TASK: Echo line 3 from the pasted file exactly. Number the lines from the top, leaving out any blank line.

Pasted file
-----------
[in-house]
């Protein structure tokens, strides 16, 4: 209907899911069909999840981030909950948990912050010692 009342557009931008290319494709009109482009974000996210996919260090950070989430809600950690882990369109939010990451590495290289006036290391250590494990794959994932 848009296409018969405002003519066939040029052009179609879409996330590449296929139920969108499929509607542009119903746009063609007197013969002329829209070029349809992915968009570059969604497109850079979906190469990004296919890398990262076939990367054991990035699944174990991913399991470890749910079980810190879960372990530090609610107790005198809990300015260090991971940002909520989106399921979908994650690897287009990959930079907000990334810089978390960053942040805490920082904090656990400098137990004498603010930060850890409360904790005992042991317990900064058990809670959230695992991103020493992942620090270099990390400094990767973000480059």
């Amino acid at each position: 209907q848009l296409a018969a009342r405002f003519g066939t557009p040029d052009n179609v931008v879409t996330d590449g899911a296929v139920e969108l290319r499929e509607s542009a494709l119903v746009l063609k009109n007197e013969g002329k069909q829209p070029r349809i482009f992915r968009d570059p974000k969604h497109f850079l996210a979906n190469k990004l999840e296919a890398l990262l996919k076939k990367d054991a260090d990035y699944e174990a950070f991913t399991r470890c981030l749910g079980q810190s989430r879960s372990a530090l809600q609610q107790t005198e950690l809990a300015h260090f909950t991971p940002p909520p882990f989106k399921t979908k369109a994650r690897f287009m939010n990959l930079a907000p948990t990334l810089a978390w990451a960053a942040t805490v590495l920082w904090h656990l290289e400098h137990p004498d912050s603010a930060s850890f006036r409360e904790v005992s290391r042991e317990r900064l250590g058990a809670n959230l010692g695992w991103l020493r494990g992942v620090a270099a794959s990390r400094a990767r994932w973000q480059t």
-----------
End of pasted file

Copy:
């Amino acid at each position: 209907q848009l296409a018969a009342r405002f003519g066939t557009p040029d052009n179609v931008v879409t996330d590449g899911a296929v139920e969108l290319r499929e509607s542009a494709l119903v746009l063609k009109n007197e013969g002329k069909q829209p070029r349809i482009f992915r968009d570059p974000k969604h497109f850079l996210a979906n190469k990004l999840e296919a890398l990262l996919k076939k990367d054991a260090d990035y699944e174990a950070f991913t399991r470890c981030l749910g079980q810190s989430r879960s372990a530090l809600q609610q107790t005198e950690l809990a300015h260090f909950t991971p940002p909520p882990f989106k399921t979908k369109a994650r690897f287009m939010n990959l930079a907000p948990t990334l810089a978390w990451a960053a942040t805490v590495l920082w904090h656990l290289e400098h137990p004498d912050s603010a930060s850890f006036r409360e904790v005992s290391r042991e317990r900064l250590g058990a809670n959230l010692g695992w991103l020493r494990g992942v620090a270099a794959s990390r400094a990767r994932w973000q480059t």